My dad called him Goosewing Garbage Gut Fredrick the First. Goosewing after the remote ranger station in Wyoming. My dad worked there for the U.S. Forest Service in 1963. That summer, he picked the free runt of a litter in Jackson Hole. While my father worked on horseback, the black Lab puppy curled up inside his shirt and slept. My dad said, “I think that’s why we were so bonded.” My dad’s crew put the dog in the bed of a truck once and drove to work. When they piled out of the cab, the dog had a big round belly from eating all their lunches. Hence, Garbage Gut. I just called him Fred.
Fred was there before my dad met my mom. Before they married and had me and my sister. My dad said Fred was never jealous of all the new arrivals to the pack. I look at old photos and notice a patch of white on his chest that I forgot about. Fred loved the water. My dad threw a retrieving buoy for him at a local pond. He only stopped because his arm got tired, not because Fred was done. I loved the water, too. Fred and I swam together. I can still feel his tail in my hands as he dragged me around like a slow waterskier.
I can also feel Fred’s neck as I hugged him on the kitchen floor when I was 10. I cried into his neck until my dad took him to the vet to put him down. He was 14 and his liver was failing.
This year, our good friends down the street had to put down their Whippet named Dash. He was my current dog’s good buddy. When they lost Dash, I thought about Fred. Several other people I know have lost their dogs this year, because things weren’t crappy enough. I was shaken by these deaths. What is it about dogs?
Not long after Fred died, my parents found another runt. A German shorthaired pointer. My mom said, “We picked him because he seemed more active than the rest of the litter.” That was a mistake. We named him Jack. Fred used to live outside. After the pink-bellied puppy stage, we took Jack out to live in Fred’s old doghouse. He literally chewed that house to the ground.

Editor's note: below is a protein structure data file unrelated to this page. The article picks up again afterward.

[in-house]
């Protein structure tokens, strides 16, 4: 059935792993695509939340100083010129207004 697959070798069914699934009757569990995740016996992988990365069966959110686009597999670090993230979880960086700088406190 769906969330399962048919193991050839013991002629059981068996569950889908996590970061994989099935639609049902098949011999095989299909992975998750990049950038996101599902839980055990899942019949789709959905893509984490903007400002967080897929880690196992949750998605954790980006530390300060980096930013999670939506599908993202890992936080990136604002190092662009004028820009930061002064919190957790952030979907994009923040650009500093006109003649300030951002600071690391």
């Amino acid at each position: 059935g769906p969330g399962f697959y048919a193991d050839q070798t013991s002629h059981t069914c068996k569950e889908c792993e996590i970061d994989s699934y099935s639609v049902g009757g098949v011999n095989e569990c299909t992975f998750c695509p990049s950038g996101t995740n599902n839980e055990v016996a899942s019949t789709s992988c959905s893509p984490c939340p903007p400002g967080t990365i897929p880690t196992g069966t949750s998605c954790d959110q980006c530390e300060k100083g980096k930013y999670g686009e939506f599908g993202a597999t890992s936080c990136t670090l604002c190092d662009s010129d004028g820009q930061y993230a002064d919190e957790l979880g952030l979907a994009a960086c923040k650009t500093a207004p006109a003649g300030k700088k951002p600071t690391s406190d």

We trained Jack to hunt upland game birds like ruffed grouse and woodcock. He pointed for a little bit, but he couldn’t wait. Jack flushed the birds before we got close enough. We attached a bell to his collar so we could follow him as he ran berserk through the undergrowth. Finally, my dad tied about 30 feet of nylon rope to his collar to slow him down. When Jack briefly pointed, one of us ran up and stood on the rope to hold him back. Then the other hunter came up to flush the bird. This worked, sometimes. Mostly, we heard [dingalingalingalingzzzzzzzzzzzzz] as the bell and rope went by, followed by the sound of grouse taking off, invisible, somewhere ahead. Then, my dad’s frustrated scream: “JACK!”
My dad’s job with the U.S. Forest Service then took us from Michigan to New Hampshire. Our new home wasn’t as birdy and I was a high-schooler who had other things on his mind. So, Jack’s second career was mountain climber. My dad, Jack and I climbed dozens of peaks in the White Mountain National Forest. Jack loved it. I walked hundreds of miles with Jack, first hunting and then hiking.
I left home and joined the military. In 1989, when Jack was around 10, I was in pilot training with the U.S. Air Force in Phoenix.